Michael Dolsingh, a BWIA veteran and global aviation financier had this to say about Khanta: "What a pillar of BWIA and other BOAC incarnations (East Africa Airways) Mr Ganase was, not only for the role he played in developing regionally-domiciled aviation, first in West Africa, then from his second African roost Nairobi. He served as a valuable Engineering and Maintenance resource for East African Airways, the forerunner to Kenya Airways, still a substantial carrier and now a public-private partnership, with KLM. Those of us who are passionate about Air Transportation, and about its integrity and sustainability in the 3rd World - in the face of formidable 1st World competition and global integration -  owe a debt of gratitude to pioneers like Mr Ganase." Khanta's aviation legacy includes sons Rikhi and Kris, both aviation engineers, and grandson Stephan a pilot.

For my part, I have lived for 35 years with the son who rejected the career path in engineering for one in the arts, photography; rebeled against the regimen of boarding school and organised religion, Catholic and Hindu; turned his back on jacket-and-tie social conservatism; married and remained in Trinidad and Tobago; who cultivated the father's wandering streak and absorbed his hard-headedness. Happy-go-lucky but determined to get what he wanted; stubborn even when rigidly wrong, the father lives in the son.

Draguignan, 1988, the family except Vidia

Khanta Ganase, Adrienne and their seven children, 2014 Santa Cruz
Khanta and sons, two aviation engineers, one photographer, one doctor, 2014

My husband claims he has no memories of growing up close to the father, separated as they were through the boarding school years. Still, he talks of being the teenager - during sixth form years in Nairobi - called upon to help service the family car "pass the 3/16, the wrench, the nose beak..." He remembers the songs his father would put on the record player on Sunday afternoons: "You have your Beatles, Rolling Stones, all that noise, now is my turn..." And he learned to sing "Prabhu ji me-de-ah..." while fixing Dad's scotch with one ice, matching his intake, several times until he would start to sing; the signal he had been waiting for. "Dad, may I borrow the car?"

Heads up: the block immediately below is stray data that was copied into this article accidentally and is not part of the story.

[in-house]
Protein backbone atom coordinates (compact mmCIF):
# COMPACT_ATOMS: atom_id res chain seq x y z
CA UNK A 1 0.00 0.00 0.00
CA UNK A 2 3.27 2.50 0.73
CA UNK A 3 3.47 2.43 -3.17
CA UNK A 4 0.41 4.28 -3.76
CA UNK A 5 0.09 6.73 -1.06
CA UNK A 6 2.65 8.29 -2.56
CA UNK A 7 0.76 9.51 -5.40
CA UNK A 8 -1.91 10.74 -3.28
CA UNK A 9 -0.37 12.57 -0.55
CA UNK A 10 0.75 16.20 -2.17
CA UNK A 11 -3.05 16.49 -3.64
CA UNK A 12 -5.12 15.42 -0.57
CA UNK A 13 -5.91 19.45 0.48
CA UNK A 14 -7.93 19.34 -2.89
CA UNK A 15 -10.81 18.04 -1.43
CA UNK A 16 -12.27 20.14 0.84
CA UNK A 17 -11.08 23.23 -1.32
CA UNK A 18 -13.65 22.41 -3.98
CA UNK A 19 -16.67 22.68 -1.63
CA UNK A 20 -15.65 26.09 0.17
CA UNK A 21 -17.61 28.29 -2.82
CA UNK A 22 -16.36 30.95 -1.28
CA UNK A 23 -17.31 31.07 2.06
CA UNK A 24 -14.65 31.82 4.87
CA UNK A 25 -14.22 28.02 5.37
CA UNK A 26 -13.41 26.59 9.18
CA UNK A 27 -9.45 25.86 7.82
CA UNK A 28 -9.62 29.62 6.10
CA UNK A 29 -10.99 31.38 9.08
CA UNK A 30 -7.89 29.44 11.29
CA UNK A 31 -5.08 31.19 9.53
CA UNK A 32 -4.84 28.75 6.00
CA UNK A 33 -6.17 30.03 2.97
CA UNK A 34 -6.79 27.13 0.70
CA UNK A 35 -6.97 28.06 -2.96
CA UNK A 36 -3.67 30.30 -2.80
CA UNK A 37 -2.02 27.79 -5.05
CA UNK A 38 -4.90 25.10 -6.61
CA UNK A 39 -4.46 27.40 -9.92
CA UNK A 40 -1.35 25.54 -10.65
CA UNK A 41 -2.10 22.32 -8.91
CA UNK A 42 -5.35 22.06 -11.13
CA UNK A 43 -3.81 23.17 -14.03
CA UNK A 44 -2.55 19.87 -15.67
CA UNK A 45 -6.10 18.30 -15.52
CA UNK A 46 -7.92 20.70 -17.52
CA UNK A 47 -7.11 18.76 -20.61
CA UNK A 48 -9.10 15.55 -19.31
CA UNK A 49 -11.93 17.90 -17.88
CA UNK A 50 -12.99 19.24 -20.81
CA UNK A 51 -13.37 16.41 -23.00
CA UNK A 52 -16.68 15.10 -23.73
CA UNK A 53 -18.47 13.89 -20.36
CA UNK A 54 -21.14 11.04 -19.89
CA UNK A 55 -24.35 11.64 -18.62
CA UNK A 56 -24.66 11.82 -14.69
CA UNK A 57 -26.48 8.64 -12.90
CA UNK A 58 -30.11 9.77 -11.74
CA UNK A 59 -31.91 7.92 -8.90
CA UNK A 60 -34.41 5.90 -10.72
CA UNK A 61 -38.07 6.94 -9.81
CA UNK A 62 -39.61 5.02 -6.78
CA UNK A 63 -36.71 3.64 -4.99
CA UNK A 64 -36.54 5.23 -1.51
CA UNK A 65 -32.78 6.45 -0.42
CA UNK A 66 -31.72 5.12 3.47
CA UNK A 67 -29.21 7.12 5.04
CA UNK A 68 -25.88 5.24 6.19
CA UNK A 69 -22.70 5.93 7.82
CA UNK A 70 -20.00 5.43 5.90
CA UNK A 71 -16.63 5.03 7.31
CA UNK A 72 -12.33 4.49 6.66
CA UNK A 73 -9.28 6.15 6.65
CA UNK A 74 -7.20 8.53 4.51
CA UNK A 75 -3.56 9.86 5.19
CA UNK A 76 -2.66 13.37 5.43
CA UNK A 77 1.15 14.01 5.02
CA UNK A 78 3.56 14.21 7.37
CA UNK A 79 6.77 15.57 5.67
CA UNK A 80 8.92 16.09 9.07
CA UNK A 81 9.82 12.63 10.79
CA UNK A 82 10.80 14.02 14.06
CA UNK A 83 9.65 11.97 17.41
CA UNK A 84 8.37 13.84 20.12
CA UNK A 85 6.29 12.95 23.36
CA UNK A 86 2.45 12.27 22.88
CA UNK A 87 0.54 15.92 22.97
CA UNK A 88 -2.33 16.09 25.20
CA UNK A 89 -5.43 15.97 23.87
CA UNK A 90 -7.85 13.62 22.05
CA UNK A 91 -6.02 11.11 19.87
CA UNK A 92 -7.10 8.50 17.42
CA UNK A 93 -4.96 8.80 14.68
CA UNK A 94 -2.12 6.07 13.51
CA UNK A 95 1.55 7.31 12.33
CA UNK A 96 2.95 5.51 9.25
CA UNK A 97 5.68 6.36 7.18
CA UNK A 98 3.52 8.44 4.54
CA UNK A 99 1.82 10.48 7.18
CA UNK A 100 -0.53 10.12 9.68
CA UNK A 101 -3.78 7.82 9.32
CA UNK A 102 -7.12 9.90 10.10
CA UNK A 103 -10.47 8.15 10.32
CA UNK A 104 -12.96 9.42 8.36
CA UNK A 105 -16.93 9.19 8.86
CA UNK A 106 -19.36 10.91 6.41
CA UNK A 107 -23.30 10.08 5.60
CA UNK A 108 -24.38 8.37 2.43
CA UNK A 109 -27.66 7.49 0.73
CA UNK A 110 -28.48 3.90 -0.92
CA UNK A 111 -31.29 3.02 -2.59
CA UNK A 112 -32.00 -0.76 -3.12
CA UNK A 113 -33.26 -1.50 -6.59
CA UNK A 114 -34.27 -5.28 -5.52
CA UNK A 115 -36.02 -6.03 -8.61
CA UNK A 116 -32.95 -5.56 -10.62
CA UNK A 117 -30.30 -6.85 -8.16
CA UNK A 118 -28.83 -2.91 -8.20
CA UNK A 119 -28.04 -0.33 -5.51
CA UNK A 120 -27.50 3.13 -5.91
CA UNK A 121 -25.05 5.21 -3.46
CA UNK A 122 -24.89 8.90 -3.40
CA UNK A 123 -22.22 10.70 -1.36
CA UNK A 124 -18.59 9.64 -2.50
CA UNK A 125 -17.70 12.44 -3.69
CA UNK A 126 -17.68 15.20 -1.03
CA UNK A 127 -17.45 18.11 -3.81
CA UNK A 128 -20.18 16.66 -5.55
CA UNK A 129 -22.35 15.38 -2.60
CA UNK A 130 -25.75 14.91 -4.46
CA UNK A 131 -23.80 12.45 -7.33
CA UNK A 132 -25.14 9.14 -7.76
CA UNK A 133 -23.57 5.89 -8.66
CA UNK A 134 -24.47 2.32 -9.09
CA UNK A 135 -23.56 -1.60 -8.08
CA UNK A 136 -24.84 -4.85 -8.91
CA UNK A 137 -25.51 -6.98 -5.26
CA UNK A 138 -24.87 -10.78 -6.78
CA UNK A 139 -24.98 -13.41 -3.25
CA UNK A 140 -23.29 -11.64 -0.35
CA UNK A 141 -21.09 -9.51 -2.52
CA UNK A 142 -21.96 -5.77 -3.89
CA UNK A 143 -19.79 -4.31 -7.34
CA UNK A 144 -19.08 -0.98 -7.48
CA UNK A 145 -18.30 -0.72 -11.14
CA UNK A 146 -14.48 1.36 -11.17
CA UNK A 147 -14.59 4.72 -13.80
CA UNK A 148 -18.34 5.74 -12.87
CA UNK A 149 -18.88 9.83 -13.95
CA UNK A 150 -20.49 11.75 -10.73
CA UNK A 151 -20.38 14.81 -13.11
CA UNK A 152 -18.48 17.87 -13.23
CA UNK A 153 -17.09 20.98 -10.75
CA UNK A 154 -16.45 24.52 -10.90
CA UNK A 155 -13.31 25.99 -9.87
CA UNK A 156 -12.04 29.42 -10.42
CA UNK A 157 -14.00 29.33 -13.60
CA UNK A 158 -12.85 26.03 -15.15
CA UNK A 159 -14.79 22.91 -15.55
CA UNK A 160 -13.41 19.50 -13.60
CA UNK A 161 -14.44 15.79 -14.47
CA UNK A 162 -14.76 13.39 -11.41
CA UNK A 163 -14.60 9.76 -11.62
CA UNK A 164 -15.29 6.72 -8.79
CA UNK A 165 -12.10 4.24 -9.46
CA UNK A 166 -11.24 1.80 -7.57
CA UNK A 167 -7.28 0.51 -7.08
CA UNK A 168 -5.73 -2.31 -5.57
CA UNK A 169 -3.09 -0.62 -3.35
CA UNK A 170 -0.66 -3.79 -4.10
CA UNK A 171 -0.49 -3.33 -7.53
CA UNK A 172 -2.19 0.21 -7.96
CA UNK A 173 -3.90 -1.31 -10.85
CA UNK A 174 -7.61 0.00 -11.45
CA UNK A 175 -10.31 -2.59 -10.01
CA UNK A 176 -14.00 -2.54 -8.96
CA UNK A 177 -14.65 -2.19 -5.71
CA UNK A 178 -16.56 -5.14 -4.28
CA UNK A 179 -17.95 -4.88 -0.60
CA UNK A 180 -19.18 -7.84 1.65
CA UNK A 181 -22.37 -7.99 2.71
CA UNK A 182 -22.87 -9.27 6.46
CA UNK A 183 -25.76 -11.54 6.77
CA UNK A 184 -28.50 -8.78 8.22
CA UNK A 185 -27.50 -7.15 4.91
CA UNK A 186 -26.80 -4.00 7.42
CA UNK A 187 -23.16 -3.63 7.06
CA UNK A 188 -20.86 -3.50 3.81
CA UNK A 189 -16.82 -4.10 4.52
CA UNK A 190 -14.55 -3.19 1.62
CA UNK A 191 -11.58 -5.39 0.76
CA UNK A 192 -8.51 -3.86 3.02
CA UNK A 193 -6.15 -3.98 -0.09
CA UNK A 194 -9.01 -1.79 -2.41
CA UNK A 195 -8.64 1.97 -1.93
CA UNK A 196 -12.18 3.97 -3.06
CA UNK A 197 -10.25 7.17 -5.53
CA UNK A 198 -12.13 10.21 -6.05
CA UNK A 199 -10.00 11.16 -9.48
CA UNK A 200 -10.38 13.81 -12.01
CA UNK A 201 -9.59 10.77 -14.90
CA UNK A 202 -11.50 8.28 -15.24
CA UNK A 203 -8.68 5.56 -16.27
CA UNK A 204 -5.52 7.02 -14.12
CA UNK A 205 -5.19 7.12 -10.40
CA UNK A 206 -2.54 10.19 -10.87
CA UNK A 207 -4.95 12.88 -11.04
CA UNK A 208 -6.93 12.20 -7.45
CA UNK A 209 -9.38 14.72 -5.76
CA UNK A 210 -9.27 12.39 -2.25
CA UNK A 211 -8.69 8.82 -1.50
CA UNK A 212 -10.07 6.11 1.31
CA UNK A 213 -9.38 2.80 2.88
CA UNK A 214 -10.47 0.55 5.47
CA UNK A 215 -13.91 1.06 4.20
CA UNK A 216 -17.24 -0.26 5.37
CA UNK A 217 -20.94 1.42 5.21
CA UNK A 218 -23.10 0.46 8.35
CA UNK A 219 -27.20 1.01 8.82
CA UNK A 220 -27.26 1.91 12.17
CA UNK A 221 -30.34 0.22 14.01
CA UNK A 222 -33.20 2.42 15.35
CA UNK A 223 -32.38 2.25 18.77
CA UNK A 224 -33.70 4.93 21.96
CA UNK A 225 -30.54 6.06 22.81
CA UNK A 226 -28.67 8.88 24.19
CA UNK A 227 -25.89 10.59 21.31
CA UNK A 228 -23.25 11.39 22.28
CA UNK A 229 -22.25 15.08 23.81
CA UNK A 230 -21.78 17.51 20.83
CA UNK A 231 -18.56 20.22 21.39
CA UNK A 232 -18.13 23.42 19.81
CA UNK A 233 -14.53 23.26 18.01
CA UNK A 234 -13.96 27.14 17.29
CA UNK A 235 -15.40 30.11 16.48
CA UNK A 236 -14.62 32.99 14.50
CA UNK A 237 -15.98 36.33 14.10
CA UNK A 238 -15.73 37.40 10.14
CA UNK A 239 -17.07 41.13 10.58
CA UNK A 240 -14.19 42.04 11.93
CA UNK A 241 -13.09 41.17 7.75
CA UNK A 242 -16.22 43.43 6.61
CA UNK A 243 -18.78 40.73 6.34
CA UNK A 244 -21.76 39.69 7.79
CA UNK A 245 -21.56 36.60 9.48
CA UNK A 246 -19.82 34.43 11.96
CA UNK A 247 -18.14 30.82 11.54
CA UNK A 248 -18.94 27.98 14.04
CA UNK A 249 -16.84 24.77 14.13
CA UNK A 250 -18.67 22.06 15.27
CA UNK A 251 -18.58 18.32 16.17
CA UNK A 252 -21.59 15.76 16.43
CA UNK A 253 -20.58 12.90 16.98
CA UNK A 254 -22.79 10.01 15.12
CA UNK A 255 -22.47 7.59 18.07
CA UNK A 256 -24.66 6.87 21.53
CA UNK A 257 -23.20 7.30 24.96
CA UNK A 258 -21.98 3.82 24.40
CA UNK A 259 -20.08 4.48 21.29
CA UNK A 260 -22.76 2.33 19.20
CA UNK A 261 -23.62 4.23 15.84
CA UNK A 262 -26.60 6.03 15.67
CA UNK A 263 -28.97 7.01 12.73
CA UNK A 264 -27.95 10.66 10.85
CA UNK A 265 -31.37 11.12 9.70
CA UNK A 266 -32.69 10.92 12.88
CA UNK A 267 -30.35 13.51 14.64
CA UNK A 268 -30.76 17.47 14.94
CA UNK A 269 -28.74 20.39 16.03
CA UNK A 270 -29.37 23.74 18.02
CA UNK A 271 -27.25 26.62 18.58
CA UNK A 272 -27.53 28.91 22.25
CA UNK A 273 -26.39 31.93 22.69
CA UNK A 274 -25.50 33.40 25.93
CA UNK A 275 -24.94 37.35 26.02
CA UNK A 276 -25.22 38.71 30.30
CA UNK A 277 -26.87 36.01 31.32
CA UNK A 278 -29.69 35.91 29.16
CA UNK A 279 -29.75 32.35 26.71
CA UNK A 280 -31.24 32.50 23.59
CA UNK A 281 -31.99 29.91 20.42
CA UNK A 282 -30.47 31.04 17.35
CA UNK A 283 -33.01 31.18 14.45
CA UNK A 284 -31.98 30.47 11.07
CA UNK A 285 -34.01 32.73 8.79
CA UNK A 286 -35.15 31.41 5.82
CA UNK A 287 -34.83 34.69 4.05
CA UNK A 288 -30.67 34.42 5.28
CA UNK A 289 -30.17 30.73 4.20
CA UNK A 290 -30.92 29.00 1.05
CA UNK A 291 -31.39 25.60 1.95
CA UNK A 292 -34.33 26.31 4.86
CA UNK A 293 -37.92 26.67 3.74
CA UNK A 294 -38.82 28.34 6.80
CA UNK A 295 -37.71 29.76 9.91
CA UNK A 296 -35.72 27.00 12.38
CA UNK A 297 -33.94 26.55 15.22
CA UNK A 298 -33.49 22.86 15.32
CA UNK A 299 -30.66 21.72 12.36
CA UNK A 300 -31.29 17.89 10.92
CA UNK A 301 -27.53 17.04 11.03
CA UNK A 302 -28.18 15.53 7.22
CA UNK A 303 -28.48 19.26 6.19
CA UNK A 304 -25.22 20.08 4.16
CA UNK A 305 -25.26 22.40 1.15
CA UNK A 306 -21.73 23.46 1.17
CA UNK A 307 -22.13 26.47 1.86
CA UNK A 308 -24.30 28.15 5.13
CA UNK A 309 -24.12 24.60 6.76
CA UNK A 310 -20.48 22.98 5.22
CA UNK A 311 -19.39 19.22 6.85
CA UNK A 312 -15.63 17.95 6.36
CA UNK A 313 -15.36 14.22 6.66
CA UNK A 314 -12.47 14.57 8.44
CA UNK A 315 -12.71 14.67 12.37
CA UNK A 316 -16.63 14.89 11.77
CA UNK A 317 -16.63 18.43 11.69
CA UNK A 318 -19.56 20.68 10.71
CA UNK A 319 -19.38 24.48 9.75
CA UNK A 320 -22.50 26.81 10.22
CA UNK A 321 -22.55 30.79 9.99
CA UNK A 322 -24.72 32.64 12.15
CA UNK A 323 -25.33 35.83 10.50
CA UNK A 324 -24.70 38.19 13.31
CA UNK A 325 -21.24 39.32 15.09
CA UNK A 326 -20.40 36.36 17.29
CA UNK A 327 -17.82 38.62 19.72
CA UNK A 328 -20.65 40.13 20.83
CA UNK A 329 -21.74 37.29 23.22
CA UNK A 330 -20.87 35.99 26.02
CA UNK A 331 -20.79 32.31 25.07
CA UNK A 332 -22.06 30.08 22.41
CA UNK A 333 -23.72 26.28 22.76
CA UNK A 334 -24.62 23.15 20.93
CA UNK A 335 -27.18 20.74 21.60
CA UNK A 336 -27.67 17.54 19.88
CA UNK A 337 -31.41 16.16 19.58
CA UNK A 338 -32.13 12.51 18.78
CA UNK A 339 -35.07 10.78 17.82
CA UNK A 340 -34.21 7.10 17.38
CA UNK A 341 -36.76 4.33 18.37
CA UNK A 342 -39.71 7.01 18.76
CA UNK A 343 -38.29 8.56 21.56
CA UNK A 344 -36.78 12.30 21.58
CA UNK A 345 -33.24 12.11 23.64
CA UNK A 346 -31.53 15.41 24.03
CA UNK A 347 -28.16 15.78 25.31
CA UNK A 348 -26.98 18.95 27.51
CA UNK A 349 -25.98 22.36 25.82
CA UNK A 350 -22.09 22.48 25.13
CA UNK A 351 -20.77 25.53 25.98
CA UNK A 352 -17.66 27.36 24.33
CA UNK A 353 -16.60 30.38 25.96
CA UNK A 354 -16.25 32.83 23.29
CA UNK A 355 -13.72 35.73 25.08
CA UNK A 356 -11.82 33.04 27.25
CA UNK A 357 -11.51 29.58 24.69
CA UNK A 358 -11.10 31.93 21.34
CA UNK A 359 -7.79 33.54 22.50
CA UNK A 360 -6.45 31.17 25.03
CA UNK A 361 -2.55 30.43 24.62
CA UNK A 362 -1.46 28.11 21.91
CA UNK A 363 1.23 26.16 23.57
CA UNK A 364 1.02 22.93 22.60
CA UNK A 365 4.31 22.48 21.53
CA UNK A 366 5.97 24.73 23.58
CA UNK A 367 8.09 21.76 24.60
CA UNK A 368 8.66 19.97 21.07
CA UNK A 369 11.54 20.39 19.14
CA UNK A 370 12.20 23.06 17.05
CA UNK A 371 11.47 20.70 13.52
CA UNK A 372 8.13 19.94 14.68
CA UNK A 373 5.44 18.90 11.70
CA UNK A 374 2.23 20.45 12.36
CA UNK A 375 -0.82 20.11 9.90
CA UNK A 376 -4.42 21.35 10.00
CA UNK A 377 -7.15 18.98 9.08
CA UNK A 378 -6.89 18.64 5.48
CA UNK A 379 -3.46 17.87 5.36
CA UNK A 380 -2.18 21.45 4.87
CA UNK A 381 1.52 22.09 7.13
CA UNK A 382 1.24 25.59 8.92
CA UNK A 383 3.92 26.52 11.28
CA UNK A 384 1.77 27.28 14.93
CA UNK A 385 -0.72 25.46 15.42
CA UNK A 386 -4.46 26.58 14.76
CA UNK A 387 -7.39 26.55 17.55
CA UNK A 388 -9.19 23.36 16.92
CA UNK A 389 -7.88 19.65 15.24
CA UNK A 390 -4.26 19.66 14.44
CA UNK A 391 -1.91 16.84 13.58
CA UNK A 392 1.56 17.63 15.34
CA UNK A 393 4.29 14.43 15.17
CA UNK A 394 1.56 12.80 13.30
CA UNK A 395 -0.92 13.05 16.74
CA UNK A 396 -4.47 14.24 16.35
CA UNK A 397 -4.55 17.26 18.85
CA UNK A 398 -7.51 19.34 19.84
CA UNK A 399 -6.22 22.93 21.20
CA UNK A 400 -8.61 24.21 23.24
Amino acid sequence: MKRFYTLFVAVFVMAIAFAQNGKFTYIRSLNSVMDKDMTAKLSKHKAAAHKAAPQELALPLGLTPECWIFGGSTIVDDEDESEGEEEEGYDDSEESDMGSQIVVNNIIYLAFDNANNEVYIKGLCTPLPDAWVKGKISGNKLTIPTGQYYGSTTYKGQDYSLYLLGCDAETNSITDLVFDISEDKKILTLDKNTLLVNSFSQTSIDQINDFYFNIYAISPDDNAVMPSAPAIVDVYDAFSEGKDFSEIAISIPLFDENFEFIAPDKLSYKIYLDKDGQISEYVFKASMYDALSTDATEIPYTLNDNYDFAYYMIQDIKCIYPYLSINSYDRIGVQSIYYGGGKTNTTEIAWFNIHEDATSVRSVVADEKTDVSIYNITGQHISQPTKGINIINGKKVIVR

And the questions: "Who you going out with?"
"What does her father do?"

By 1984, Khanta and Adrienne were living in the south of France, he was retired, she completing her term of engagement with the French Embassy. They welcomed the eldest grandson to Draguignan in 1984. In 1988, the growing family spent Christmas there. In between, there were always visits to Trinidad. 
Always smiling he was: one of Adrienne's favourite photos, taken in 2014

The last time Khanta was in Trinidad was 2014, the year the eldest grandson was married. 
Since then, he was in and out of hospital – a fall, then a worsening prostate condition – and finally, just to be able to sleep without pain. It’s ironic that the last drug administered might be morphine, named for Morpheus Greek god of dreams. Do we dream as we slip into the deep night? Do memories float unbidden to consciousness, so that we mutter the names of parents, children, comrades, “mammy”?

Khanta died in Draguignan early on Sunday, September 18. He was 94. 

He is survived by his beloved wife Adrienne; and children: Indra (Pierre Lorette), Rikhi (Annamaria Sampson); Ranji (Patricia Wong Chong); Vidia; Carl (Isabelle Chagneux); Krishen (Nathalie Hervé); Nadine (Xavier Huguet); grandchildren: Nelika (Iain Watson), Orion (Leah White), Kiran, Naomi (Loic Grabenstaetter), Sanjay, Anjani, Stephan, Ketan, Morgan, Mona, Anaelle, Ravi, William and Simon; and great-grandchildren: Brennan, Nathan, Rowan and Thea.
Khanta with Anjani and eldest grandson Orion, in Draguignan 1988